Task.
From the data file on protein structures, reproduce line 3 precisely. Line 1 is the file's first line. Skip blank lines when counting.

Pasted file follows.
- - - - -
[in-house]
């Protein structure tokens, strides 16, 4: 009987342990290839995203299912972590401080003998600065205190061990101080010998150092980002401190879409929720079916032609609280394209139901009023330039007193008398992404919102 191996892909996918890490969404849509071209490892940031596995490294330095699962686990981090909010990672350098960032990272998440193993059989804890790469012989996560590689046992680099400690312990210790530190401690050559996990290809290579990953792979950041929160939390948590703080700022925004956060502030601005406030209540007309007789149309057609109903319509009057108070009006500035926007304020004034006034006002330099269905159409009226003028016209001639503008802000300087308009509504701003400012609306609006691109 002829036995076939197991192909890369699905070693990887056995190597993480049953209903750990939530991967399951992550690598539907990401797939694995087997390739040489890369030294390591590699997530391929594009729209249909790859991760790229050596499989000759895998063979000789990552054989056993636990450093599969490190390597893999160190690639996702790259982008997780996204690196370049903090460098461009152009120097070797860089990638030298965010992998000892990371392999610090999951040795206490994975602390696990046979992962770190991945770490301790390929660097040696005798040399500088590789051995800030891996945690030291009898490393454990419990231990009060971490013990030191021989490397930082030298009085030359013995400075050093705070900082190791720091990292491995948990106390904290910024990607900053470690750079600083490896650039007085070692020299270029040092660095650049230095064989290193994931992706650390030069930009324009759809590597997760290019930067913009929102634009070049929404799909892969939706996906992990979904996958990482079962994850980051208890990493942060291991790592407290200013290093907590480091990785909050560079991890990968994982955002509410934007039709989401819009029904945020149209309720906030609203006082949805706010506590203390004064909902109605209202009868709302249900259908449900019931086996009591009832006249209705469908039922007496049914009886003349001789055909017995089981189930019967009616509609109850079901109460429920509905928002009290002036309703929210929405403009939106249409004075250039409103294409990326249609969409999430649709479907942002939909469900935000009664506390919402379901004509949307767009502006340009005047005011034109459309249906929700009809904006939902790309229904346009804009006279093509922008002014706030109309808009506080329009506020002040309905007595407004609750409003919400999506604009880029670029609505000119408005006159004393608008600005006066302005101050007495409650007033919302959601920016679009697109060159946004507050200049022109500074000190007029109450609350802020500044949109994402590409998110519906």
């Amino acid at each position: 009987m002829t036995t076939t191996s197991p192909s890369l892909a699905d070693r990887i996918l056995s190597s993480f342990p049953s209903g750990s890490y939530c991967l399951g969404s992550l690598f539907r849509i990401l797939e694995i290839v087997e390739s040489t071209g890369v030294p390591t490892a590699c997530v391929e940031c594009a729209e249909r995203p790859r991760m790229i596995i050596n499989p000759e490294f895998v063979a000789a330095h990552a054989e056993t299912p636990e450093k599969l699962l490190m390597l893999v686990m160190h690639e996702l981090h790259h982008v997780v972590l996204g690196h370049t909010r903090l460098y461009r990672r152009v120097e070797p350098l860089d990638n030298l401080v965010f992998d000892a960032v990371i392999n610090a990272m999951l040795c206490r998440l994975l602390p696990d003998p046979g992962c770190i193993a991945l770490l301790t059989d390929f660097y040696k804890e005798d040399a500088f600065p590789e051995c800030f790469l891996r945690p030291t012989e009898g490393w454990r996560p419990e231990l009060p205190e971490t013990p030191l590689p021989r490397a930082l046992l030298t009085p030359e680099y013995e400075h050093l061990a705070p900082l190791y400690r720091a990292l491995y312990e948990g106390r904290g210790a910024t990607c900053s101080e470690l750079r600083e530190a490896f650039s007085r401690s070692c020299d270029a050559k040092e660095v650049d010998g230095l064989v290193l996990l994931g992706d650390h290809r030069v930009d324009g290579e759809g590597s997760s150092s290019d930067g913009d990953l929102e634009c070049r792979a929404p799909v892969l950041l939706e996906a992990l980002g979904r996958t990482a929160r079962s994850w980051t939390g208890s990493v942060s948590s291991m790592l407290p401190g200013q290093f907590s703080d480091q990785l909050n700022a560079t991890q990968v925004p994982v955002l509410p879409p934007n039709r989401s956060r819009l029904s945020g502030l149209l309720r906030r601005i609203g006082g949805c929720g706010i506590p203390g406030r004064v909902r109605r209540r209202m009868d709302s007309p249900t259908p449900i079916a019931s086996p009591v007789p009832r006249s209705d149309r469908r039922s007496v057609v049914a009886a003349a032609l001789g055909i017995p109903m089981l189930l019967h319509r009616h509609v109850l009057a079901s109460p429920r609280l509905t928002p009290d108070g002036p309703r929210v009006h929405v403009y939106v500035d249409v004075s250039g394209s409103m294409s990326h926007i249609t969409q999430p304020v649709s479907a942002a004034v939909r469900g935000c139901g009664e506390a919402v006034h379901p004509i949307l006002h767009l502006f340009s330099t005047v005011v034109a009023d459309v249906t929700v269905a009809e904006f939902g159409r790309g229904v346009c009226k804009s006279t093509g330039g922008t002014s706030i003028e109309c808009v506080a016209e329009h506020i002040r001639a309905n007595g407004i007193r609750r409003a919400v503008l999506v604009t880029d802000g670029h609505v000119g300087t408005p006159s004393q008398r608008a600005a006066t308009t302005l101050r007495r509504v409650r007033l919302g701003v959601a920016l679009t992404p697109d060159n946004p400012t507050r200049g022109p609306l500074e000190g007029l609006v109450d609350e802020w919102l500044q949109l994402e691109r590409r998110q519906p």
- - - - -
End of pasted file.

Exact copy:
């Amino acid at each position: 009987m002829t036995t076939t191996s197991p192909s890369l892909a699905d070693r990887i996918l056995s190597s993480f342990p049953s209903g750990s890490y939530c991967l399951g969404s992550l690598f539907r849509i990401l797939e694995i290839v087997e390739s040489t071209g890369v030294p390591t490892a590699c997530v391929e940031c594009a729209e249909r995203p790859r991760m790229i596995i050596n499989p000759e490294f895998v063979a000789a330095h990552a054989e056993t299912p636990e450093k599969l699962l490190m390597l893999v686990m160190h690639e996702l981090h790259h982008v997780v972590l996204g690196h370049t909010r903090l460098y461009r990672r152009v120097e070797p350098l860089d990638n030298l401080v965010f992998d000892a960032v990371i392999n610090a990272m999951l040795c206490r998440l994975l602390p696990d003998p046979g992962c770190i193993a991945l770490l301790t059989d390929f660097y040696k804890e005798d040399a500088f600065p590789e051995c800030f790469l891996r945690p030291t012989e009898g490393w454990r996560p419990e231990l009060p205190e971490t013990p030191l590689p021989r490397a930082l046992l030298t009085p030359e680099y013995e400075h050093l061990a705070p900082l190791y400690r720091a990292l491995y312990e948990g106390r904290g210790a910024t990607c900053s101080e470690l750079r600083e530190a490896f650039s007085r401690s070692c020299d270029a050559k040092e660095v650049d010998g230095l064989v290193l996990l994931g992706d650390h290809r030069v930009d324009g290579e759809g590597s997760s150092s290019d930067g913009d990953l929102e634009c070049r792979a929404p799909v892969l950041l939706e996906a992990l980002g979904r996958t990482a929160r079962s994850w980051t939390g208890s990493v942060s948590s291991m790592l407290p401190g200013q290093f907590s703080d480091q990785l909050n700022a560079t991890q990968v925004p994982v955002l509410p879409p934007n039709r989401s956060r819009l029904s945020g502030l149209l309720r906030r601005i609203g006082g949805c929720g706010i506590p203390g406030r004064v909902r109605r209540r209202m009868d709302s007309p249900t259908p449900i079916a019931s086996p009591v007789p009832r006249s209705d149309r469908r039922s007496v057609v049914a009886a003349a032609l001789g055909i017995p109903m089981l189930l019967h319509r009616h509609v109850l009057a079901s109460p429920r609280l509905t928002p009290d108070g002036p309703r929210v009006h929405v403009y939106v500035d249409v004075s250039g394209s409103m294409s990326h926007i249609t969409q999430p304020v649709s479907a942002a004034v939909r469900g935000c139901g009664e506390a919402v006034h379901p004509i949307l006002h767009l502006f340009s330099t005047v005011v034109a009023d459309v249906t929700v269905a009809e904006f939902g159409r790309g229904v346009c009226k804009s006279t093509g330039g922008t002014s706030i003028e109309c808009v506080a016209e329009h506020i002040r001639a309905n007595g407004i007193r609750r409003a919400v503008l999506v604009t880029d802000g670029h609505v000119g300087t408005p006159s004393q008398r608008a600005a006066t308009t302005l101050r007495r509504v409650r007033l919302g701003v959601a920016l679009t992404p697109d060159n946004p400012t507050r200049g022109p609306l500074e000190g007029l609006v109450d609350e802020w919102l500044q949109l994402e691109r590409r998110q519906p």